Cahoon, L.B.; Carey, E.S., and Blum, J.E., 2012. Benthic microalgal biomass on ocean beaches: effects of sediment grain size and beach renourishment.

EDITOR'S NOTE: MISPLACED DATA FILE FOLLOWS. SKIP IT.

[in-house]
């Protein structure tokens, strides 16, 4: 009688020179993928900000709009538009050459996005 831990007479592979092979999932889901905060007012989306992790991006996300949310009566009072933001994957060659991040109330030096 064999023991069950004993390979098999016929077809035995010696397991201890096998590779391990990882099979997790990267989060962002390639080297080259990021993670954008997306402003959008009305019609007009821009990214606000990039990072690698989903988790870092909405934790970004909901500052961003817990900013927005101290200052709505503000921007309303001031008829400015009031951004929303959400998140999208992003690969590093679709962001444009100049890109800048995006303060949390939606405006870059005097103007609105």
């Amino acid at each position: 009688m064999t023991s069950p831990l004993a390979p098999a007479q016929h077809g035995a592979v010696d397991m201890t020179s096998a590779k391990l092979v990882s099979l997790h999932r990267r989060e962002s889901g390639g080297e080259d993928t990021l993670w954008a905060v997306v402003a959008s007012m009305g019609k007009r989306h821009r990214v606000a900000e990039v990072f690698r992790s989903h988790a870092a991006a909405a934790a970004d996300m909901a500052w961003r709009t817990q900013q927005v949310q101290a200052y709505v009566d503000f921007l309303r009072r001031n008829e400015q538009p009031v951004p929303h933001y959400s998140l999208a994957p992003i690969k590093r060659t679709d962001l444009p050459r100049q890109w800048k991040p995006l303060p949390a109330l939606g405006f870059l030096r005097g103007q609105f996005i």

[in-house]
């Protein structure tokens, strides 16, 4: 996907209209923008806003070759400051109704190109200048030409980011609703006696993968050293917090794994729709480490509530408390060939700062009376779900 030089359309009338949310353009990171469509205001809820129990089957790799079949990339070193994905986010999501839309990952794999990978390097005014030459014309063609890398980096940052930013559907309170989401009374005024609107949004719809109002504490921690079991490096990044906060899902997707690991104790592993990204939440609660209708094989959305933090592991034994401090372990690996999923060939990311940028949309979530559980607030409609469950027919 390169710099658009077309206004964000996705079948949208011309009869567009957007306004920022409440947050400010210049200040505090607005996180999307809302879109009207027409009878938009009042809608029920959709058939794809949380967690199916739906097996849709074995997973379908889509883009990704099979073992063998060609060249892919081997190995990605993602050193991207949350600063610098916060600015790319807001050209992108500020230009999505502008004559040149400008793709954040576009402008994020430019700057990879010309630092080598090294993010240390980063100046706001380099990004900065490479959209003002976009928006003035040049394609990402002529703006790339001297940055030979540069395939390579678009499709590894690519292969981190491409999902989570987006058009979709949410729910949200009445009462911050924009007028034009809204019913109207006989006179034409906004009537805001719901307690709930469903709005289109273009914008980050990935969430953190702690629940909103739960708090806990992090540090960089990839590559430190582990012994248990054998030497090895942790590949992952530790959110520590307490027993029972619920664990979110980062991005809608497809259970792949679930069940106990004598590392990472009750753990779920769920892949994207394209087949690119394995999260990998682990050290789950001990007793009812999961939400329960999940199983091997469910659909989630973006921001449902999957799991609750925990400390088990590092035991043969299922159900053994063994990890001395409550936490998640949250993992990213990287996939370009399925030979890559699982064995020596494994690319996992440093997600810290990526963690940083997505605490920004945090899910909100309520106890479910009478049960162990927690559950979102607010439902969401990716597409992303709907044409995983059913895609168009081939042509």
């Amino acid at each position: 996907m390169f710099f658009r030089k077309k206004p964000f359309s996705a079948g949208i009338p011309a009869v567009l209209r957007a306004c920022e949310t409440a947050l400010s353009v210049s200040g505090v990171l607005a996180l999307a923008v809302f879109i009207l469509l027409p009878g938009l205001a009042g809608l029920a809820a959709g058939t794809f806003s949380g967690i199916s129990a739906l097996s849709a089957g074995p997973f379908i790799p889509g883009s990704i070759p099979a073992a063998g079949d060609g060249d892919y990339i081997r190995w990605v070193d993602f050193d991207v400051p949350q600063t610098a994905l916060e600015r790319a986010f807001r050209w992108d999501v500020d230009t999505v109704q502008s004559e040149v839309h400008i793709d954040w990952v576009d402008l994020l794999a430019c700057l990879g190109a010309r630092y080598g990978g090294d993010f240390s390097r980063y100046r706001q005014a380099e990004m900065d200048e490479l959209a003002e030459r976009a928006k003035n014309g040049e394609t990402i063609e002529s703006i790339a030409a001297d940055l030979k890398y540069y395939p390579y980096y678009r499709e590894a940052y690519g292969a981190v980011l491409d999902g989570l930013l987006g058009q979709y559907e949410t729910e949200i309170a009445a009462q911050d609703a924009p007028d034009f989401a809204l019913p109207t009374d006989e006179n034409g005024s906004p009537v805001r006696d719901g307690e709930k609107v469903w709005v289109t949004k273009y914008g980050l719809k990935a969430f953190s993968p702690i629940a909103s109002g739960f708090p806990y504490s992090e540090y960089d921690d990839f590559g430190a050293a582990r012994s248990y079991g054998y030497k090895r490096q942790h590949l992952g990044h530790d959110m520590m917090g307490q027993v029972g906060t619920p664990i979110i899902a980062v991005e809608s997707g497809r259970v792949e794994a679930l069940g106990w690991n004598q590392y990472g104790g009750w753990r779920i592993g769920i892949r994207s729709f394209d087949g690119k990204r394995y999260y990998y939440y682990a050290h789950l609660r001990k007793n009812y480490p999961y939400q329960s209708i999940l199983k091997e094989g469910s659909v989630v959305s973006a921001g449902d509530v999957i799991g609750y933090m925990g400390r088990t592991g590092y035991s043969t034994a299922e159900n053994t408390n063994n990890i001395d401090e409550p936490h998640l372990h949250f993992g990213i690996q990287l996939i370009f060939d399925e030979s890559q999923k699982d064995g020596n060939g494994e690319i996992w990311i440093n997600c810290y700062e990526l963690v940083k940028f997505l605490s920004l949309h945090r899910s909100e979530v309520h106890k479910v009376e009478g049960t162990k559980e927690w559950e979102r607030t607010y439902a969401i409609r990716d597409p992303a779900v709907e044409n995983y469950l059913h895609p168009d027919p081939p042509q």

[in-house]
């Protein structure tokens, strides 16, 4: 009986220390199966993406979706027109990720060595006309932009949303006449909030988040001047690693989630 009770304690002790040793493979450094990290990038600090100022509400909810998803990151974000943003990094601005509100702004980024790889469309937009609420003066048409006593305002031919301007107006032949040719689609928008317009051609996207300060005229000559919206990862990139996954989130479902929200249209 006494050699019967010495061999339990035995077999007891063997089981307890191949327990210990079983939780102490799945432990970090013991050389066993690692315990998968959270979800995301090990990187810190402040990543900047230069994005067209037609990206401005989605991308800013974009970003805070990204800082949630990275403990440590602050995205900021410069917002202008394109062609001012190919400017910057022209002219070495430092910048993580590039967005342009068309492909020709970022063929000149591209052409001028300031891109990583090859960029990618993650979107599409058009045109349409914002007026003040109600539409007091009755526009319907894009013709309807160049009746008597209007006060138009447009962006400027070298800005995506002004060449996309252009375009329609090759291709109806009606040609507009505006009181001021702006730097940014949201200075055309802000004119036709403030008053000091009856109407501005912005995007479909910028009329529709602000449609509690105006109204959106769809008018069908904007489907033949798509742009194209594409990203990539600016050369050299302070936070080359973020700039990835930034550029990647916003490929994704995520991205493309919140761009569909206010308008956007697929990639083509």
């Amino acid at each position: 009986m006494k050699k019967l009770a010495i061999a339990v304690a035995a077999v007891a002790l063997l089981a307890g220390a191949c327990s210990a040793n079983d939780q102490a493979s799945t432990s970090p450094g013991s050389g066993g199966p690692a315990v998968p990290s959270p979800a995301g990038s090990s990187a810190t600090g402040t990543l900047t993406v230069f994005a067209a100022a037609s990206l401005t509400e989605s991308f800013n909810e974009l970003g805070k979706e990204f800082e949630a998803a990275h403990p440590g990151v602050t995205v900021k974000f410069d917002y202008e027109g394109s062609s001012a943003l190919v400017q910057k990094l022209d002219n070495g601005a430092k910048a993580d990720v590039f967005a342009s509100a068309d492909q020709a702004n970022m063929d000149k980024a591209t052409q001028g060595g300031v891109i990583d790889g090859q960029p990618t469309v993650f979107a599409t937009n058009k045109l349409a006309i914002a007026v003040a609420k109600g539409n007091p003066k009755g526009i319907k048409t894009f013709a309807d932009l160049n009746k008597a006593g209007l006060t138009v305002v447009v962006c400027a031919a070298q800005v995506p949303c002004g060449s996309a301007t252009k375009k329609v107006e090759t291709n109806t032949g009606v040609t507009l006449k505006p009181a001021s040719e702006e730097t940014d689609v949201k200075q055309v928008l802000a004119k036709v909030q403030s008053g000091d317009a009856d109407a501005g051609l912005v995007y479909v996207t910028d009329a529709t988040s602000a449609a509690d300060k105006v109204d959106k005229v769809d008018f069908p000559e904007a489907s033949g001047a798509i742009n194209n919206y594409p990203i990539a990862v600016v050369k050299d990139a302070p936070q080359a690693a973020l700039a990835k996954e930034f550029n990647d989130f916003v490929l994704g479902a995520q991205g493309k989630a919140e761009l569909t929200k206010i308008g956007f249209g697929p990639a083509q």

Benthic microalgal biomass was measured as sediment chlorophyll a at two open ocean beaches in southeastern North Carolina between December 2003 and December 2004, spanning beach renourishment projects in spring 2004 at both beaches. Sampling design included replicate sampling (n = 6) at three elevations in the surf zone along paired transects at paired renourished and unnourished (control) sites at each beach 17 times during the study period. Grain-size analyses of beach sediments and measurements of water temperature were also conducted. Sediment grain size, expressed as mean grain size and percentage of total sediments <500 µm diameter, significantly affected sediment chlorophyll a values. Renourishment drove a small and temporary but significant increase in sediment chlorophyll a at one beach, which was interpreted as an effect of source material but otherwise had no detectable negative effects. The grain-size effects reinforce the importance of efforts to match material used for renourishment with existing beach sediments because benthic microalgae likely form a significant portion of the base of the food chain in surf-zone communities.